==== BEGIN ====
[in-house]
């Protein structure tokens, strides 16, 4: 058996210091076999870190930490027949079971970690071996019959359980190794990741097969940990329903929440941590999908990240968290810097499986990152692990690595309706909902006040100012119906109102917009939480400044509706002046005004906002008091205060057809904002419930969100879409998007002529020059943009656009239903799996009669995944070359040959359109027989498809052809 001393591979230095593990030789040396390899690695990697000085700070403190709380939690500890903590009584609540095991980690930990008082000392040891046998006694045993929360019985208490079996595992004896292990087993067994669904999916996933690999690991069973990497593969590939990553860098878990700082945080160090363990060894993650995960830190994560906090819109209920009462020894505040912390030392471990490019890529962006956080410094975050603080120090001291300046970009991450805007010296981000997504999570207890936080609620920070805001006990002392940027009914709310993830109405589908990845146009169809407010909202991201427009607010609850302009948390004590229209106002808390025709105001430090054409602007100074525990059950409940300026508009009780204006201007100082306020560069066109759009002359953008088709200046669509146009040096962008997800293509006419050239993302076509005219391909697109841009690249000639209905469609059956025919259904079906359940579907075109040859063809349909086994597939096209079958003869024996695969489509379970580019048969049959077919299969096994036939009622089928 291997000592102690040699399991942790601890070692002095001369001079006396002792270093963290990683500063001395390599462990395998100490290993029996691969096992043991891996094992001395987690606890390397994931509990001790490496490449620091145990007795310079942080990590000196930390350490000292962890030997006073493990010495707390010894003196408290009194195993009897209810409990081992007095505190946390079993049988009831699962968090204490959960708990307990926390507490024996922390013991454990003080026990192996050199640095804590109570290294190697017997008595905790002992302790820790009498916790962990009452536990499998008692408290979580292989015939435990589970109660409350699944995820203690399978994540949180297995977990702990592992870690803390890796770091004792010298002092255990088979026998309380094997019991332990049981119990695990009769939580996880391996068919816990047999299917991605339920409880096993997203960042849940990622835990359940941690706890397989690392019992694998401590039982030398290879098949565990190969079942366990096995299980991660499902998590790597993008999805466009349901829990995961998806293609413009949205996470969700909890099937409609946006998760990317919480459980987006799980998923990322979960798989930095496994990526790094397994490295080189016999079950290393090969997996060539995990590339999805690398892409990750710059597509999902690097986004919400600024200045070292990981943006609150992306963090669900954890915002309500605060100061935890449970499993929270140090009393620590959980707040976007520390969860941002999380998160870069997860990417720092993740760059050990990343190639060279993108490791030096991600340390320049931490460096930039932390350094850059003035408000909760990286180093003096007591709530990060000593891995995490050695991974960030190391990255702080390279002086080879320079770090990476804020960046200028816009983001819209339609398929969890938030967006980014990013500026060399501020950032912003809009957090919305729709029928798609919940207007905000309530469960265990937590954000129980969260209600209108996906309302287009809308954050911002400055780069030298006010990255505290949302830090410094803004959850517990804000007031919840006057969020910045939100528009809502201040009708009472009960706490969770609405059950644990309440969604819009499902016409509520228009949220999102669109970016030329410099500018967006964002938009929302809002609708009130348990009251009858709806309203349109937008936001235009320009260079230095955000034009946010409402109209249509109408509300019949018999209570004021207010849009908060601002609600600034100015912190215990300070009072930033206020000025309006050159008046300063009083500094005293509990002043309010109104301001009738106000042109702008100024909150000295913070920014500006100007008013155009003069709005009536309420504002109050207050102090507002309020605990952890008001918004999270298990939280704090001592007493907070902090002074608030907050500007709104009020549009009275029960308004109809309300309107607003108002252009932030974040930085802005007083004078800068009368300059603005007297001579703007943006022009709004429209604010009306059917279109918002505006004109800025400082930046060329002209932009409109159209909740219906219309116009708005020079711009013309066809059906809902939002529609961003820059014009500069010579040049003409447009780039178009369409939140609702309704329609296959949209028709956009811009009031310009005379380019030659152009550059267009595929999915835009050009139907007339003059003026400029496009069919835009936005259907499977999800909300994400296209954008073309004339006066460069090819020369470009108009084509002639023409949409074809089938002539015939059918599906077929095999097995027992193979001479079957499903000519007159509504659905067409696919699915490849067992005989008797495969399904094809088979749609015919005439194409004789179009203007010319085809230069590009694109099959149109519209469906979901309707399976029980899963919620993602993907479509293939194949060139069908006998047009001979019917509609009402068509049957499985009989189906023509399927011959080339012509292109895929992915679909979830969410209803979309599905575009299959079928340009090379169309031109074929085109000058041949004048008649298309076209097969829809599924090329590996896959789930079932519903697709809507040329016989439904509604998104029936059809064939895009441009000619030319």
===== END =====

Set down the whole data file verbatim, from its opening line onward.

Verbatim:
[in-house]
């Protein structure tokens, strides 16, 4: 058996210091076999870190930490027949079971970690071996019959359980190794990741097969940990329903929440941590999908990240968290810097499986990152692990690595309706909902006040100012119906109102917009939480400044509706002046005004906002008091205060057809904002419930969100879409998007002529020059943009656009239903799996009669995944070359040959359109027989498809052809 001393591979230095593990030789040396390899690695990697000085700070403190709380939690500890903590009584609540095991980690930990008082000392040891046998006694045993929360019985208490079996595992004896292990087993067994669904999916996933690999690991069973990497593969590939990553860098878990700082945080160090363990060894993650995960830190994560906090819109209920009462020894505040912390030392471990490019890529962006956080410094975050603080120090001291300046970009991450805007010296981000997504999570207890936080609620920070805001006990002392940027009914709310993830109405589908990845146009169809407010909202991201427009607010609850302009948390004590229209106002808390025709105001430090054409602007100074525990059950409940300026508009009780204006201007100082306020560069066109759009002359953008088709200046669509146009040096962008997800293509006419050239993302076509005219391909697109841009690249000639209905469609059956025919259904079906359940579907075109040859063809349909086994597939096209079958003869024996695969489509379970580019048969049959077919299969096994036939009622089928 291997000592102690040699399991942790601890070692002095001369001079006396002792270093963290990683500063001395390599462990395998100490290993029996691969096992043991891996094992001395987690606890390397994931509990001790490496490449620091145990007795310079942080990590000196930390350490000292962890030997006073493990010495707390010894003196408290009194195993009897209810409990081992007095505190946390079993049988009831699962968090204490959960708990307990926390507490024996922390013991454990003080026990192996050199640095804590109570290294190697017997008595905790002992302790820790009498916790962990009452536990499998008692408290979580292989015939435990589970109660409350699944995820203690399978994540949180297995977990702990592992870690803390890796770091004792010298002092255990088979026998309380094997019991332990049981119990695990009769939580996880391996068919816990047999299917991605339920409880096993997203960042849940990622835990359940941690706890397989690392019992694998401590039982030398290879098949565990190969079942366990096995299980991660499902998590790597993008999805466009349901829990995961998806293609413009949205996470969700909890099937409609946006998760990317919480459980987006799980998923990322979960798989930095496994990526790094397994490295080189016999079950290393090969997996060539995990590339999805690398892409990750710059597509999902690097986004919400600024200045070292990981943006609150992306963090669900954890915002309500605060100061935890449970499993929270140090009393620590959980707040976007520390969860941002999380998160870069997860990417720092993740760059050990990343190639060279993108490791030096991600340390320049931490460096930039932390350094850059003035408000909760990286180093003096007591709530990060000593891995995490050695991974960030190391990255702080390279002086080879320079770090990476804020960046200028816009983001819209339609398929969890938030967006980014990013500026060399501020950032912003809009957090919305729709029928798609919940207007905000309530469960265990937590954000129980969260209600209108996906309302287009809308954050911002400055780069030298006010990255505290949302830090410094803004959850517990804000007031919840006057969020910045939100528009809502201040009708009472009960706490969770609405059950644990309440969604819009499902016409509520228009949220999102669109970016030329410099500018967006964002938009929302809002609708009130348990009251009858709806309203349109937008936001235009320009260079230095955000034009946010409402109209249509109408509300019949018999209570004021207010849009908060601002609600600034100015912190215990300070009072930033206020000025309006050159008046300063009083500094005293509990002043309010109104301001009738106000042109702008100024909150000295913070920014500006100007008013155009003069709005009536309420504002109050207050102090507002309020605990952890008001918004999270298990939280704090001592007493907070902090002074608030907050500007709104009020549009009275029960308004109809309300309107607003108002252009932030974040930085802005007083004078800068009368300059603005007297001579703007943006022009709004429209604010009306059917279109918002505006004109800025400082930046060329002209932009409109159209909740219906219309116009708005020079711009013309066809059906809902939002529609961003820059014009500069010579040049003409447009780039178009369409939140609702309704329609296959949209028709956009811009009031310009005379380019030659152009550059267009595929999915835009050009139907007339003059003026400029496009069919835009936005259907499977999800909300994400296209954008073309004339006066460069090819020369470009108009084509002639023409949409074809089938002539015939059918599906077929095999097995027992193979001479079957499903000519007159509504659905067409696919699915490849067992005989008797495969399904094809088979749609015919005439194409004789179009203007010319085809230069590009694109099959149109519209469906979901309707399976029980899963919620993602993907479509293939194949060139069908006998047009001979019917509609009402068509049957499985009989189906023509399927011959080339012509292109895929992915679909979830969410209803979309599905575009299959079928340009090379169309031109074929085109000058041949004048008649298309076209097969829809599924090329590996896959789930079932519903697709809507040329016989439904509604998104029936059809064939895009441009000619030319």